We all did it in grade school. Then we did it even more in high school. We started college and nothing really changed. Now we're adults and we still constantly judge and criticize other people. Does this sound familiar? "I cannot believe how much weight she gained." "What is up with her hair?" "Is he seriously wearing that shirt?"
It's beyond obvious American pop culture has played a large role in defining our concept of beauty, and in many ways has contributed to our tendency to make harsh (and often times nasty or uncalled for) judgments about individuals based upon the way they look or dress. When Jessica Simpson was photographed wearing an unflattering pair of "mom jeans" while performing, the image appeared on the cover of various magazines and was all over the Internet. We were shocked to see how much weight Jessica gained--sadly, her Daisy Duke days were over.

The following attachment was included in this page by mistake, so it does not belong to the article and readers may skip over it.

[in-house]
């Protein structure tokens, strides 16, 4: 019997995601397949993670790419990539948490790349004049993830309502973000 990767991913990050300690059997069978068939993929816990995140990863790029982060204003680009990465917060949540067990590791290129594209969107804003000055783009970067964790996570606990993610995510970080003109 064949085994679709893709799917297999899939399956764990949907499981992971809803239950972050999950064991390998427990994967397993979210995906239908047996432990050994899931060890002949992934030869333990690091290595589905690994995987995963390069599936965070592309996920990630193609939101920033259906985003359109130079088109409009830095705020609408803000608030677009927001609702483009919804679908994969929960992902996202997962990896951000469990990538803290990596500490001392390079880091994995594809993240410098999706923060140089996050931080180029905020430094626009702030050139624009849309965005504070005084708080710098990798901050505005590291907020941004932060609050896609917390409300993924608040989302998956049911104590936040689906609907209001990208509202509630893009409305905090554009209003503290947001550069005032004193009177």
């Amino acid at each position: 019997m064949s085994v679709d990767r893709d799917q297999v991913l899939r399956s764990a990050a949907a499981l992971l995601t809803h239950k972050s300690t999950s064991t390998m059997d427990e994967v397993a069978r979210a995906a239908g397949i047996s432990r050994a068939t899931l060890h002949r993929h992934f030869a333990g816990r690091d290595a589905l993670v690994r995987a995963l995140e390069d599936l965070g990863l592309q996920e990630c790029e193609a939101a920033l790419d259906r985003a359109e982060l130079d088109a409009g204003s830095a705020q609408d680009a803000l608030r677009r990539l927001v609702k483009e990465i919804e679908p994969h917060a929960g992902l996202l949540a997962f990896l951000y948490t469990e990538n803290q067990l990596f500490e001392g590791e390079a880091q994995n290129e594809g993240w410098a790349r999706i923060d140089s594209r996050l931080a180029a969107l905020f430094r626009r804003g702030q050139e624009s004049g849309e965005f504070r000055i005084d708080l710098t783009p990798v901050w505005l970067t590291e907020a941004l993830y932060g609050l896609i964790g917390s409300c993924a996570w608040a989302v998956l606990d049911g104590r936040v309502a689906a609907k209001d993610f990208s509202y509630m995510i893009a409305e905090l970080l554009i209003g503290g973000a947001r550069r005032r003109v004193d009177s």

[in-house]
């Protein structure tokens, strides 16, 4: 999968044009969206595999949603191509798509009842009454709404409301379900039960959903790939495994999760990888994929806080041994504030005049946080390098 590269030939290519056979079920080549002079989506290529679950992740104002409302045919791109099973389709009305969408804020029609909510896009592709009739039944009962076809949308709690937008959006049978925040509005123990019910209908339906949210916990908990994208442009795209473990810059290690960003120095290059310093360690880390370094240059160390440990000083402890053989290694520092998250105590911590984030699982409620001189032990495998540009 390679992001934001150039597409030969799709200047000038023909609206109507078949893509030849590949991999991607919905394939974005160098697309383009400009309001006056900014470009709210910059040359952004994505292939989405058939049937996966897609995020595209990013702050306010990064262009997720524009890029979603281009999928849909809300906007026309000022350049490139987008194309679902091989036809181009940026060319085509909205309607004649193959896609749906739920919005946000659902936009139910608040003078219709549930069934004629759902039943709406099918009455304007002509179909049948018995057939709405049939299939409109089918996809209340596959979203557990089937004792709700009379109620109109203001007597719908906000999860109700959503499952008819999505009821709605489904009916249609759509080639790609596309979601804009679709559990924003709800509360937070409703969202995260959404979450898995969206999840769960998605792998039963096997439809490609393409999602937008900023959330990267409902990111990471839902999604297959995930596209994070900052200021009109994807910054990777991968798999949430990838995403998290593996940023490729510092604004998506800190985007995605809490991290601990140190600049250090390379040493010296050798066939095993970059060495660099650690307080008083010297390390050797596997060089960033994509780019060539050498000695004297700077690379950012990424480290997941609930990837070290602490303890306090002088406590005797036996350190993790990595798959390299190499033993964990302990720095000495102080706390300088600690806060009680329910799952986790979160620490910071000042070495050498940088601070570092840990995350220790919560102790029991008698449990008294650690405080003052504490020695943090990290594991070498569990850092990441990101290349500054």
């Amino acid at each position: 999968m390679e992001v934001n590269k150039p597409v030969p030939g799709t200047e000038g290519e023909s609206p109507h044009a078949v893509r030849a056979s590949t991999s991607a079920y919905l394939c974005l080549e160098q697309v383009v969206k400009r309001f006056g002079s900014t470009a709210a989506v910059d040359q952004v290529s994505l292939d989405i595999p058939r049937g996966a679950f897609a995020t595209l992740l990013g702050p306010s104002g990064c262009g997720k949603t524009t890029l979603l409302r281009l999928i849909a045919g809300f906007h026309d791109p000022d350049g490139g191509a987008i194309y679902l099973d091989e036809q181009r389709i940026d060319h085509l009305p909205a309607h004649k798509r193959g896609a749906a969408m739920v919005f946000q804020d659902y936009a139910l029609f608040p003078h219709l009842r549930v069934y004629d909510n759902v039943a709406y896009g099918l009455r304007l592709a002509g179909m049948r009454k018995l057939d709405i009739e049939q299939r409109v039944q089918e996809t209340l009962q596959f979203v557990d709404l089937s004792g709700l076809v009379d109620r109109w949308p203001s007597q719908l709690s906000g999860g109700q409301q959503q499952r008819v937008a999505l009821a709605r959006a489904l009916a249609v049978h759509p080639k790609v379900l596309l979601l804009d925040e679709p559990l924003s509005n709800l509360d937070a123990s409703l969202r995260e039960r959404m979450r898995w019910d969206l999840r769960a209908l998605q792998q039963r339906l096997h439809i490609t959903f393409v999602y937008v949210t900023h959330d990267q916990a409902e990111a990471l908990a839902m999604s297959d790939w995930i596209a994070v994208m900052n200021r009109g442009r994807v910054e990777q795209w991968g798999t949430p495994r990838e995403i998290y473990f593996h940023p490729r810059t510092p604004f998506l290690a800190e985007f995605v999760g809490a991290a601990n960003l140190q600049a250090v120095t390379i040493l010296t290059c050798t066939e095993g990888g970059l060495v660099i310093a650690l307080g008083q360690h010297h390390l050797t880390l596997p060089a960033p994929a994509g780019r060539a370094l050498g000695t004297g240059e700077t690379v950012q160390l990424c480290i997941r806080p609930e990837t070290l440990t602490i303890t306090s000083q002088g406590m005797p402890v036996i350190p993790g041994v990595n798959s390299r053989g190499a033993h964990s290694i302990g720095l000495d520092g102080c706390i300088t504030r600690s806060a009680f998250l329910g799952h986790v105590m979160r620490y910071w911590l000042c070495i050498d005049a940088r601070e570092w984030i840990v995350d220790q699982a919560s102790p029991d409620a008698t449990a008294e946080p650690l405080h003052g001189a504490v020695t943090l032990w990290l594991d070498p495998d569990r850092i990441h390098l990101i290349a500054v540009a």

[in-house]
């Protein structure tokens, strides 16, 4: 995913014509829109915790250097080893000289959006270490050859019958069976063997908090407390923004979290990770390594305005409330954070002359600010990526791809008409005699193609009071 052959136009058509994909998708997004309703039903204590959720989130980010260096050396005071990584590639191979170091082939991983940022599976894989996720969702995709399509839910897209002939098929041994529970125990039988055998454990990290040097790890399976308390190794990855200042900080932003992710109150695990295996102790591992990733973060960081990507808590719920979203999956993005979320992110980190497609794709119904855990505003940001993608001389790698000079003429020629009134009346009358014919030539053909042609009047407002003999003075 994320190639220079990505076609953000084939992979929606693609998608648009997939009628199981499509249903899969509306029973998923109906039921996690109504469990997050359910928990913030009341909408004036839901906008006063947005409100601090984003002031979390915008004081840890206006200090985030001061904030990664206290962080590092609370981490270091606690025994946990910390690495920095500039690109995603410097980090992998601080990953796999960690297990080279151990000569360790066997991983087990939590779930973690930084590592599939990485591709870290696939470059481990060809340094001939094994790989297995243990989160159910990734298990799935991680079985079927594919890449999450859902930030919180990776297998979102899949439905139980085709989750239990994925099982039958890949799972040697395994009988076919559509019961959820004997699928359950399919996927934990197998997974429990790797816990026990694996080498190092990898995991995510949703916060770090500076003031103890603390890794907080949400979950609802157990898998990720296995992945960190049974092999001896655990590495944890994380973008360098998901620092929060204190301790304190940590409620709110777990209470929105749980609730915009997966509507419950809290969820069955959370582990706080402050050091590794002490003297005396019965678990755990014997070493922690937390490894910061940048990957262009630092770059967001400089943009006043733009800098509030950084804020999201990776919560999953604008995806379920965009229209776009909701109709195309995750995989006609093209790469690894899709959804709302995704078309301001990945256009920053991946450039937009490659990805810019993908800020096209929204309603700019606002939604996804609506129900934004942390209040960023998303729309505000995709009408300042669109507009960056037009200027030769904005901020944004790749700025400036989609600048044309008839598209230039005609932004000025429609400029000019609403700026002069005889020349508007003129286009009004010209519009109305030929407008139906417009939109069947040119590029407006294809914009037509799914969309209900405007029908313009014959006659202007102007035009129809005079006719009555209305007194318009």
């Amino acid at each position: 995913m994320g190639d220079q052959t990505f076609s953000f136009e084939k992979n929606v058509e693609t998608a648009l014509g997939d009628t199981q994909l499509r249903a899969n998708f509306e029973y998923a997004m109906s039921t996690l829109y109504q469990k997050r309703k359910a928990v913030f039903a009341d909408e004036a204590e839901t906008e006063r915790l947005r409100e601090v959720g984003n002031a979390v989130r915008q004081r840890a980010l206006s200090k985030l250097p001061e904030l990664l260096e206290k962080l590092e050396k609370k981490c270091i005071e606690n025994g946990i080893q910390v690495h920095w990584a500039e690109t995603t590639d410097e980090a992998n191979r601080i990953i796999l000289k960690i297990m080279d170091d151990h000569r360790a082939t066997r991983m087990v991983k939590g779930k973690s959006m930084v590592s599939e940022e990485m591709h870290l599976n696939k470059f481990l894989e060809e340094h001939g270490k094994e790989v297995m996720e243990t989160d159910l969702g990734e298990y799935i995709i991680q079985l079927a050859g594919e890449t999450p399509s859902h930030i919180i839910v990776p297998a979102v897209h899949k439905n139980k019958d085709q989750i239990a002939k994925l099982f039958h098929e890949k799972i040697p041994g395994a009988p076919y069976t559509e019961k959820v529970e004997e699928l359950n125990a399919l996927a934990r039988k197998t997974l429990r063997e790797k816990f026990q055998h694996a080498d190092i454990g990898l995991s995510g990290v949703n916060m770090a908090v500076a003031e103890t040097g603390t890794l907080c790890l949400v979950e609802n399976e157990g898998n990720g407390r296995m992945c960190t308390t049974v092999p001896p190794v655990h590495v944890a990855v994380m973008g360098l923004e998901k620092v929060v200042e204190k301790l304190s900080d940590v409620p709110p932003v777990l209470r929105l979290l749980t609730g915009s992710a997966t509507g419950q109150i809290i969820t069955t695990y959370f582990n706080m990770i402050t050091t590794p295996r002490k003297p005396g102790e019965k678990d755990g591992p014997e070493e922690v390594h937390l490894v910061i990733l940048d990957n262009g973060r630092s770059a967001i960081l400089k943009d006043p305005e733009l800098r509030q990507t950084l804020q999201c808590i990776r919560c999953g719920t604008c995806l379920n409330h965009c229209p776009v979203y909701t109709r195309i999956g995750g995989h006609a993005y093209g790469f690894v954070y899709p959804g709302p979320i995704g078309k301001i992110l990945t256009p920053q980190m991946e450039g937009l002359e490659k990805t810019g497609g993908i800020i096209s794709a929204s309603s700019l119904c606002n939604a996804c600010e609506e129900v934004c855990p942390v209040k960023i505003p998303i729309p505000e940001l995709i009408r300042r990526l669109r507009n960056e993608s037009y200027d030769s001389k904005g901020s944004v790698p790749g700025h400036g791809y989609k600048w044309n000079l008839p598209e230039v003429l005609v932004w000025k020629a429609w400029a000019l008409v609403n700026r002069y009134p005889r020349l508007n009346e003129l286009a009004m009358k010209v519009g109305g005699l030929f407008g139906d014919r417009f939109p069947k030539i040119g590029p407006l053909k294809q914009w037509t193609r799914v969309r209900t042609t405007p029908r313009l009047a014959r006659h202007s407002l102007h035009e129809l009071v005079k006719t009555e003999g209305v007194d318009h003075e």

Or remember that photo of Tyra Banks looking "chunky" in her one-piece bathing suit? Same thing--it was headline news! And the worst part is that many Americans (young and old, women and men) buy in to these ridiculous and super-critical commentaries about body image and what we should all "strive" to look like. It's not just about Jessica and Tyra though--this extreme focus on weight, youth, materialism, etc. saturates the media on a daily basis. We live and breathe this stuff.
But regardless of whether you are a Hollywood celebrity or an average guy or gal living in Fort Lauderdale, we've all made our share of fashion mistakes and have dealt with one type of body issue or another. So why all the negativity? And why are we so tough on everyone else?